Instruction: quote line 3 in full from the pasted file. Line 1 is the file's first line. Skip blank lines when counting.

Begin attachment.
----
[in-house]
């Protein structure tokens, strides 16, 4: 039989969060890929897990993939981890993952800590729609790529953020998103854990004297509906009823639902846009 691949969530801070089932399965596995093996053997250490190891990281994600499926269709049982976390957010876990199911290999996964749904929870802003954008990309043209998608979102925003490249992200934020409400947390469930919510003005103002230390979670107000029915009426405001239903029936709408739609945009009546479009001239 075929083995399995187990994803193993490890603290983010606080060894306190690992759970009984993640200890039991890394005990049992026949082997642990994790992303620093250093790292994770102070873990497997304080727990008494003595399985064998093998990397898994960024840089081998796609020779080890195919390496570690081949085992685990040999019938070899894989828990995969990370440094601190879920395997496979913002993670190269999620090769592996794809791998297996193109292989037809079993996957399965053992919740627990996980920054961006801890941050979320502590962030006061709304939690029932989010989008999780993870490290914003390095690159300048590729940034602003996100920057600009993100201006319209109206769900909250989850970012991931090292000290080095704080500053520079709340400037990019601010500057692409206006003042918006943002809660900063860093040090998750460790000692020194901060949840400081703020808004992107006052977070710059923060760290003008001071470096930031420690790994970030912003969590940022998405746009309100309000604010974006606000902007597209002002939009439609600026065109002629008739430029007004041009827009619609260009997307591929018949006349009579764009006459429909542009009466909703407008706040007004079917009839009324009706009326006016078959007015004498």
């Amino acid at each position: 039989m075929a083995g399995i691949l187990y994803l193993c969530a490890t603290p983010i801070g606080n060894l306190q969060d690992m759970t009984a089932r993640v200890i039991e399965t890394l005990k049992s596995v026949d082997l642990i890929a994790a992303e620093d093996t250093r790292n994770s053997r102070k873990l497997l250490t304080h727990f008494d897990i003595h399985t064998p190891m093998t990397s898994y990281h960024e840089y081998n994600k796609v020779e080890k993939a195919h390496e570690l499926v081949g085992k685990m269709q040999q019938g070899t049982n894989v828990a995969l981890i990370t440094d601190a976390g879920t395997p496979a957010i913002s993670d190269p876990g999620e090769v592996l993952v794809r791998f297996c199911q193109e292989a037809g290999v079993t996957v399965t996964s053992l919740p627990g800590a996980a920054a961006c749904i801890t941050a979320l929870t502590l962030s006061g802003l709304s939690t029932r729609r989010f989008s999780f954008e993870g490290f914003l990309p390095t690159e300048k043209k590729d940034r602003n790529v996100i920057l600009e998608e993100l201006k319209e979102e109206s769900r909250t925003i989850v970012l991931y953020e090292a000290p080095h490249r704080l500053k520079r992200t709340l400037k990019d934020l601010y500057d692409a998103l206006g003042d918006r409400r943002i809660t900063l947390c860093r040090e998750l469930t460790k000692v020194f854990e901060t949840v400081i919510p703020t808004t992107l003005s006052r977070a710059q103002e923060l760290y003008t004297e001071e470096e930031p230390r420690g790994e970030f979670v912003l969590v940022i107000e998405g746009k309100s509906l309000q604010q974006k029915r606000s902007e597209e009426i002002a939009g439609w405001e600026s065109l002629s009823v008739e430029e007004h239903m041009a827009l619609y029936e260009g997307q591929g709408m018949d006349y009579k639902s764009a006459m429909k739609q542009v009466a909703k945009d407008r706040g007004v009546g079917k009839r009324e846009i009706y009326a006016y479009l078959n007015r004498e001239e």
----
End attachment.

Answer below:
């Amino acid at each position: 039989m075929a083995g399995i691949l187990y994803l193993c969530a490890t603290p983010i801070g606080n060894l306190q969060d690992m759970t009984a089932r993640v200890i039991e399965t890394l005990k049992s596995v026949d082997l642990i890929a994790a992303e620093d093996t250093r790292n994770s053997r102070k873990l497997l250490t304080h727990f008494d897990i003595h399985t064998p190891m093998t990397s898994y990281h960024e840089y081998n994600k796609v020779e080890k993939a195919h390496e570690l499926v081949g085992k685990m269709q040999q019938g070899t049982n894989v828990a995969l981890i990370t440094d601190a976390g879920t395997p496979a957010i913002s993670d190269p876990g999620e090769v592996l993952v794809r791998f297996c199911q193109e292989a037809g290999v079993t996957v399965t996964s053992l919740p627990g800590a996980a920054a961006c749904i801890t941050a979320l929870t502590l962030s006061g802003l709304s939690t029932r729609r989010f989008s999780f954008e993870g490290f914003l990309p390095t690159e300048k043209k590729d940034r602003n790529v996100i920057l600009e998608e993100l201006k319209e979102e109206s769900r909250t925003i989850v970012l991931y953020e090292a000290p080095h490249r704080l500053k520079r992200t709340l400037k990019d934020l601010y500057d692409a998103l206006g003042d918006r409400r943002i809660t900063l947390c860093r040090e998750l469930t460790k000692v020194f854990e901060t949840v400081i919510p703020t808004t992107l003005s006052r977070a710059q103002e923060l760290y003008t004297e001071e470096e930031p230390r420690g790994e970030f979670v912003l969590v940022i107000e998405g746009k309100s509906l309000q604010q974006k029915r606000s902007e597209e009426i002002a939009g439609w405001e600026s065109l002629s009823v008739e430029e007004h239903m041009a827009l619609y029936e260009g997307q591929g709408m018949d006349y009579k639902s764009a006459m429909k739609q542009v009466a909703k945009d407008r706040g007004v009546g079917k009839r009324e846009i009706y009326a006016y479009l078959n007015r004498e001239e």